Housing Inequality in New York City: First Attempt at Understanding the Issue
Doris Diether, 87, keeps a growing stack of newspaper clippings of ultra expensive homes for sale in the West Village—even though she is not a prospective buyer.
She lives in the rent-controlled basement apartment of 107 Waverly Place, a townhouse one block away from Washington Square Park. She took her landlord to court for his attempt to pressure her out.
“There used to be eight units in this building. I’m the only one who fought back,” Diether said. “This is happening all over the city.”
Across the street from Diether, 116 Washington Place is on the market for $26,500,000. Brown Harris Stevens, an affiliate of Christie’s International Realty, describes the townhouse as an “exceptionally renovated six-story single family mansion.”
While this asking price may be a free market bonanza for the owner, Diether sees it as part of a troubling trend. As a key ally of the late Jane Jacobs, a legendary activist for small-scale communities, Diether said that the health of the neighborhood depends on diversity, including the income levels of its residents. Jacobs proposed this concept in her book, The Death and Life of Great American Cities.
Diether takes credit for tipping Jacobs off to Robert Moses’ plan to turn Washington Square Park into a roadway. Diether’s most recent battle included successfully organizing musicians to block the city’s attempt to bar them from performing in Washington Square Park.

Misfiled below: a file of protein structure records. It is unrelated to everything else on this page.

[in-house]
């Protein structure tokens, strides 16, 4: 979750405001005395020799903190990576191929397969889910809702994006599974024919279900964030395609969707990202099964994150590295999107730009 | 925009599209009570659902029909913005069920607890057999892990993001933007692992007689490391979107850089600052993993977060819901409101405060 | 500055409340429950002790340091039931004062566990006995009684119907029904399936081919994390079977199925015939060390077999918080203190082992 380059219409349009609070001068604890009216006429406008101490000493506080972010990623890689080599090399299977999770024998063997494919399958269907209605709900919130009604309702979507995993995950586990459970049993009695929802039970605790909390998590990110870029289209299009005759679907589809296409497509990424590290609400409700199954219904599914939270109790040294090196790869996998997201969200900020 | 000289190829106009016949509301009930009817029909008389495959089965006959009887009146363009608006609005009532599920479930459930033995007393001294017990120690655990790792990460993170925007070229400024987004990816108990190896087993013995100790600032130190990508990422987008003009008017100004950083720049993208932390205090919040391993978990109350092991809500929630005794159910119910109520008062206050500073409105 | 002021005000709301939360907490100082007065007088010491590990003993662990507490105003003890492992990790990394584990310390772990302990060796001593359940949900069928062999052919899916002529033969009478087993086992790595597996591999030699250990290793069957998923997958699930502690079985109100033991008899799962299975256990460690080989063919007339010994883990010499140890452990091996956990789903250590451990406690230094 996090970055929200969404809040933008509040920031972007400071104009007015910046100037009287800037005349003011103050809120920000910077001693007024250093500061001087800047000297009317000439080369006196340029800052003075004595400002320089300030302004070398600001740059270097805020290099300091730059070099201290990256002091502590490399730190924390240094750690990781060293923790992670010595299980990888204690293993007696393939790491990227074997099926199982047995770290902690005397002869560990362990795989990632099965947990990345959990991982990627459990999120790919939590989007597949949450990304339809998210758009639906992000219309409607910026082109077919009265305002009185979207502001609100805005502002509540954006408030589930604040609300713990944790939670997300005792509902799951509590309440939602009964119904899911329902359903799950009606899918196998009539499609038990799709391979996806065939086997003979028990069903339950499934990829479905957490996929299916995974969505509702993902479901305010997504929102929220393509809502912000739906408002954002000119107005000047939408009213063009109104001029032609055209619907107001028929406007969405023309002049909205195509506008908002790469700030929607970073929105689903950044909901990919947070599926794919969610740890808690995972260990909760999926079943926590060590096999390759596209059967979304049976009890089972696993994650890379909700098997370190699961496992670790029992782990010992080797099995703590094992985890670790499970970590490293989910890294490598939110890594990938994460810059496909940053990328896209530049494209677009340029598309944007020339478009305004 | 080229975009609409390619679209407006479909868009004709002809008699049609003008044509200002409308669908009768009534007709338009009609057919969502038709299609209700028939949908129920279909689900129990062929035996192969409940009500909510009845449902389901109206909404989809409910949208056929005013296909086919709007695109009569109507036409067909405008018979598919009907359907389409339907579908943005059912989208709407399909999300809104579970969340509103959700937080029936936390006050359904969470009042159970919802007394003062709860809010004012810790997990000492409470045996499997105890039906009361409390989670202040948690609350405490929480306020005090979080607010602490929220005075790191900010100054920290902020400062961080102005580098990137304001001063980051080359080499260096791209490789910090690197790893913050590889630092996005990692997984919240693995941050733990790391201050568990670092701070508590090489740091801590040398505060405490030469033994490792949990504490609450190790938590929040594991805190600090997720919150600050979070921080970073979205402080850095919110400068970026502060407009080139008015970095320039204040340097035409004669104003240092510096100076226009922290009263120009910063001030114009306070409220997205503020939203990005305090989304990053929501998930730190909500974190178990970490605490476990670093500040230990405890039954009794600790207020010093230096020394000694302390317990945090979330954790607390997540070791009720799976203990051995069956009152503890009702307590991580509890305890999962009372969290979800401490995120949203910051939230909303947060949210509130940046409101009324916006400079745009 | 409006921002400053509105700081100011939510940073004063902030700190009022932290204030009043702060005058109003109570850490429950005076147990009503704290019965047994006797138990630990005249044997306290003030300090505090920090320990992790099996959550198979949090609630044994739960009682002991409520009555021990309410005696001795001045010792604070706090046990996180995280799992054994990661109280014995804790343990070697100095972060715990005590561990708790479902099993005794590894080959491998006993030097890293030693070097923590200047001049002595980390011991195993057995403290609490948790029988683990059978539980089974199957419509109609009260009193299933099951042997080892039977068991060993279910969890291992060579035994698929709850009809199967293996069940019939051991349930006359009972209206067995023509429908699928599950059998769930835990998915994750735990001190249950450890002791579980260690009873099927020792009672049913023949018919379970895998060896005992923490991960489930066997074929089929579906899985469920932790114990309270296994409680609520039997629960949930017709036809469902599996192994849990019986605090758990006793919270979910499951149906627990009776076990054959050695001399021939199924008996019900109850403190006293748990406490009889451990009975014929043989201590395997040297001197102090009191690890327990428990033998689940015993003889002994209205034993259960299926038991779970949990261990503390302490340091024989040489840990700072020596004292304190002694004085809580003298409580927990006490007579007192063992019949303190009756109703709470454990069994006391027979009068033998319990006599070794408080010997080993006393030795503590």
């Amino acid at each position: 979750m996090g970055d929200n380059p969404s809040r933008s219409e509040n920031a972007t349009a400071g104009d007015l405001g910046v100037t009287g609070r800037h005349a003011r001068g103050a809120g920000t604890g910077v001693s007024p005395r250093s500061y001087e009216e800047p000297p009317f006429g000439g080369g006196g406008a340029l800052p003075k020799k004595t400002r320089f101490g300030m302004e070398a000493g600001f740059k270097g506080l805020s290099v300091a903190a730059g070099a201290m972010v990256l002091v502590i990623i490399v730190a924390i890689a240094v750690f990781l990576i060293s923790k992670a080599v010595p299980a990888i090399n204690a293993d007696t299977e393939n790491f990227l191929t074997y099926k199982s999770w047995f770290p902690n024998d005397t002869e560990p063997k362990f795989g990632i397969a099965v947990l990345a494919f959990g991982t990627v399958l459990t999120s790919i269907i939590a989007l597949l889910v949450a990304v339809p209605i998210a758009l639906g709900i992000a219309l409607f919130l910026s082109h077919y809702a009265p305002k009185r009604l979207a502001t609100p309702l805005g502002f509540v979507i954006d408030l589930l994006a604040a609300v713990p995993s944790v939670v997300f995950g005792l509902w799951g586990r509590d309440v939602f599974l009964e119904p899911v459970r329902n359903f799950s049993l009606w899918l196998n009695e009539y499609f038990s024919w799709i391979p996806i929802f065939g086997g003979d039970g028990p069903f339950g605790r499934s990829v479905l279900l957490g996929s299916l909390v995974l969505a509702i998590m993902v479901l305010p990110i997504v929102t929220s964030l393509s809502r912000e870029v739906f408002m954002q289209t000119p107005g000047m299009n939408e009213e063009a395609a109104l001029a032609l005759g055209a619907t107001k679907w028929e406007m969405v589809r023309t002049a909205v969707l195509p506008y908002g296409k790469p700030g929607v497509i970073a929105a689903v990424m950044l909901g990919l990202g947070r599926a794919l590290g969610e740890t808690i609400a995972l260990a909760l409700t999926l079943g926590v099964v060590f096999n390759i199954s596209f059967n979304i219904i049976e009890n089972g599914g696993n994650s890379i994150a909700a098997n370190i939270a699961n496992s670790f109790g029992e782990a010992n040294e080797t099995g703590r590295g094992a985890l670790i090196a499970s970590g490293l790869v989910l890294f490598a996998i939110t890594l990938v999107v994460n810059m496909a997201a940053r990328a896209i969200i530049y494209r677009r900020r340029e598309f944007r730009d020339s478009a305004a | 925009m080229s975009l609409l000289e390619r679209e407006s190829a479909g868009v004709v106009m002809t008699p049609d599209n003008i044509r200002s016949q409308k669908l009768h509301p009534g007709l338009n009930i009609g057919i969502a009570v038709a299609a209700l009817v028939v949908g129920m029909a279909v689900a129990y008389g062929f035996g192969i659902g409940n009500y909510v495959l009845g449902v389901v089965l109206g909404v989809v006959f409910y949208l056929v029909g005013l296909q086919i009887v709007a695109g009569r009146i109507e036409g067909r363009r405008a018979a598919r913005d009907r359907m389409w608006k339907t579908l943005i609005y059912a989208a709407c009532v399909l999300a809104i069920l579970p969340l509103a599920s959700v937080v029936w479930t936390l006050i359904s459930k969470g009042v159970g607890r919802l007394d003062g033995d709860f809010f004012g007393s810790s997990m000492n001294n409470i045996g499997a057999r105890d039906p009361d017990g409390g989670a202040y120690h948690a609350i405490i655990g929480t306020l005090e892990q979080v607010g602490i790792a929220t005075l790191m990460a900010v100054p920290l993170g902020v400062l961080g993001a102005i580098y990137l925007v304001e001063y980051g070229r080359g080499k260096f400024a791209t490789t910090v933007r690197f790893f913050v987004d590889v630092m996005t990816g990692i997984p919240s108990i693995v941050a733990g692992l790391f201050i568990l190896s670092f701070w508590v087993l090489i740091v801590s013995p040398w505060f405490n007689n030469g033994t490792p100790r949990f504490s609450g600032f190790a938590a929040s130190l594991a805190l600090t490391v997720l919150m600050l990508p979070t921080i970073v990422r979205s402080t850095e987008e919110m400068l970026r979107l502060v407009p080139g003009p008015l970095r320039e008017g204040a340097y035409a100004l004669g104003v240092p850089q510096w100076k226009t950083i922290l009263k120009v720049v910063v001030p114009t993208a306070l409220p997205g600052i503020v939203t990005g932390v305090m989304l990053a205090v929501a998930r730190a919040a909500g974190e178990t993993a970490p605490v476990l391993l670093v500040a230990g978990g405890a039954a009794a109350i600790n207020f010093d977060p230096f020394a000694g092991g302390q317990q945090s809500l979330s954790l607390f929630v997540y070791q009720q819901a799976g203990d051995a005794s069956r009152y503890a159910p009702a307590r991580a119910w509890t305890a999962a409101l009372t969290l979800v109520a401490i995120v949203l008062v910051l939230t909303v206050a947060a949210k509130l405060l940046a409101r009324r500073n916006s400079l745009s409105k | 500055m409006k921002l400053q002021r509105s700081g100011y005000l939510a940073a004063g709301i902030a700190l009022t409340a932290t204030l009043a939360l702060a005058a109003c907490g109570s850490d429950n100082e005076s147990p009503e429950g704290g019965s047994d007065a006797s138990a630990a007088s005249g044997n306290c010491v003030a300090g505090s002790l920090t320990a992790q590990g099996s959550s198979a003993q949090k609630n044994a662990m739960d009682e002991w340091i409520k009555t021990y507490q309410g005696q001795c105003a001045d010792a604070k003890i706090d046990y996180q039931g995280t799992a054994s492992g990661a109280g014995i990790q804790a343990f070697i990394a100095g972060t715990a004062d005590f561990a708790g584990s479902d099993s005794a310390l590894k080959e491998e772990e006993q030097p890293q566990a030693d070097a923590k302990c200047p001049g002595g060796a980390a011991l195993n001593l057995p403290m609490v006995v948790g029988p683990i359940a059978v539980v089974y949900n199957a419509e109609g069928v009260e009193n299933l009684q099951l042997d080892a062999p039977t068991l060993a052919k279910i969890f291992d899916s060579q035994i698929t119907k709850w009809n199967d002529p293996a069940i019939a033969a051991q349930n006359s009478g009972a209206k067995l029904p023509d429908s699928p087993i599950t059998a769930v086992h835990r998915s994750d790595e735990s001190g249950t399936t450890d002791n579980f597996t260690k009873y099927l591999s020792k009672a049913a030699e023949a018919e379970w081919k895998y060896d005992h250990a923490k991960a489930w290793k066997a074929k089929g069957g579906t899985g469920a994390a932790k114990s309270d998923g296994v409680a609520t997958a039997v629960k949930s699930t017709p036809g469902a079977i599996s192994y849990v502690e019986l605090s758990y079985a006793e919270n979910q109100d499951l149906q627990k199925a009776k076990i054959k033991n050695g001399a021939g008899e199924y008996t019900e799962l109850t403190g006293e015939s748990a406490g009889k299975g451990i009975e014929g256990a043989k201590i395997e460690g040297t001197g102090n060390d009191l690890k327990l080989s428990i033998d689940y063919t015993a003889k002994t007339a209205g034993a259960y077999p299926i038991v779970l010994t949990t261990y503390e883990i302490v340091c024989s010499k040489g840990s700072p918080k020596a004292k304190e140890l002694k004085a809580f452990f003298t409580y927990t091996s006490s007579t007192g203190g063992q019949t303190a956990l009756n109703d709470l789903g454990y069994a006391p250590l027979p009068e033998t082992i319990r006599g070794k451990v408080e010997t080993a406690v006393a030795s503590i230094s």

Here are are few more articles about Diether’s civic activism.
- A Fighter for Tenants Relaces Her Gloves
- Council Honors Doris Diether
- The Grand Dame of New York City Land Use
This interactive map can give a sense of the scale of how many rent-controlled apartments, like Diether’s, are being lost in the West Village and throughout the city.
One thing to keep in mind, the data for the map is based on the tax receipts of the landlords. Unfortunately, there are an unknown number of incidents where an owner will sell his building to someone else and the new owner will keep the rent control status of the apartments on the books, but charge the tenants market rate.